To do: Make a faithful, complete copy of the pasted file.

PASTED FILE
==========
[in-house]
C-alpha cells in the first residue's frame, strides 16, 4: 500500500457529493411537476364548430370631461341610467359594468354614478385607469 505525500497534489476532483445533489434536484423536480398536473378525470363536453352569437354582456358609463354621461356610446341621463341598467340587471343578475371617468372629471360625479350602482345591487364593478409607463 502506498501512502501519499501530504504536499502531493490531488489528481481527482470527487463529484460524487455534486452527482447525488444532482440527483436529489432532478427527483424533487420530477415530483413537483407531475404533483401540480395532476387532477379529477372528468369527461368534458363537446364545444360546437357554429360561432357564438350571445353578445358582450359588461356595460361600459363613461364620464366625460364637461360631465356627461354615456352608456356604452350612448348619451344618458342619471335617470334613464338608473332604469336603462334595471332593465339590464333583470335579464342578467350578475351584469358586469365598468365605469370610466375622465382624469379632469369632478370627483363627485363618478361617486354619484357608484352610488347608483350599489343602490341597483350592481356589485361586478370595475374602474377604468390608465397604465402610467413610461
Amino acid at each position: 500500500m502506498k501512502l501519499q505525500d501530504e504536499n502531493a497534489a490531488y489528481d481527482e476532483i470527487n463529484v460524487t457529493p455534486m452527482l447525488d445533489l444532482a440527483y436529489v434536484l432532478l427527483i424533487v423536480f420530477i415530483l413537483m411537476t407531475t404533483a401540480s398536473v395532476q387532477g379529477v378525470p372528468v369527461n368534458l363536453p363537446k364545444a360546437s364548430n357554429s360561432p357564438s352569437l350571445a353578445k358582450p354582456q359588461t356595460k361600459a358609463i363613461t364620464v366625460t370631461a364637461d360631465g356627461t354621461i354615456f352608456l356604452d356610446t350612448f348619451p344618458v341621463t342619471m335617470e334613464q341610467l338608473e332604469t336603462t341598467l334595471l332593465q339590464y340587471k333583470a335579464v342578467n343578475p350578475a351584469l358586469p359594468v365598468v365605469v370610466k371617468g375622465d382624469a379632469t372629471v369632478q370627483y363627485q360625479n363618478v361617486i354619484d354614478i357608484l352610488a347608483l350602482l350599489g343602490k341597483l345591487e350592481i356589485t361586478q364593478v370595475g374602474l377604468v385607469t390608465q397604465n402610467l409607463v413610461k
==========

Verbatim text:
[in-house]
C-alpha cells in the first residue's frame, strides 16, 4: 500500500457529493411537476364548430370631461341610467359594468354614478385607469 505525500497534489476532483445533489434536484423536480398536473378525470363536453352569437354582456358609463354621461356610446341621463341598467340587471343578475371617468372629471360625479350602482345591487364593478409607463 502506498501512502501519499501530504504536499502531493490531488489528481481527482470527487463529484460524487455534486452527482447525488444532482440527483436529489432532478427527483424533487420530477415530483413537483407531475404533483401540480395532476387532477379529477372528468369527461368534458363537446364545444360546437357554429360561432357564438350571445353578445358582450359588461356595460361600459363613461364620464366625460364637461360631465356627461354615456352608456356604452350612448348619451344618458342619471335617470334613464338608473332604469336603462334595471332593465339590464333583470335579464342578467350578475351584469358586469365598468365605469370610466375622465382624469379632469369632478370627483363627485363618478361617486354619484357608484352610488347608483350599489343602490341597483350592481356589485361586478370595475374602474377604468390608465397604465402610467413610461
Amino acid at each position: 500500500m502506498k501512502l501519499q505525500d501530504e504536499n502531493a497534489a490531488y489528481d481527482e476532483i470527487n463529484v460524487t457529493p455534486m452527482l447525488d445533489l444532482a440527483y436529489v434536484l432532478l427527483i424533487v423536480f420530477i415530483l413537483m411537476t407531475t404533483a401540480s398536473v395532476q387532477g379529477v378525470p372528468v369527461n368534458l363536453p363537446k364545444a360546437s364548430n357554429s360561432p357564438s352569437l350571445a353578445k358582450p354582456q359588461t356595460k361600459a358609463i363613461t364620464v366625460t370631461a364637461d360631465g356627461t354621461i354615456f352608456l356604452d356610446t350612448f348619451p344618458v341621463t342619471m335617470e334613464q341610467l338608473e332604469t336603462t341598467l334595471l332593465q339590464y340587471k333583470a335579464v342578467n343578475p350578475a351584469l358586469p359594468v365598468v365605469v370610466k371617468g375622465d382624469a379632469t372629471v369632478q370627483y363627485q360625479n363618478v361617486i354619484d354614478i357608484l352610488a347608483l350602482l350599489g343602490k341597483l345591487e350592481i356589485t361586478q364593478v370595475g374602474l377604468v385607469t390608465q397604465n402610467l409607463v413610461k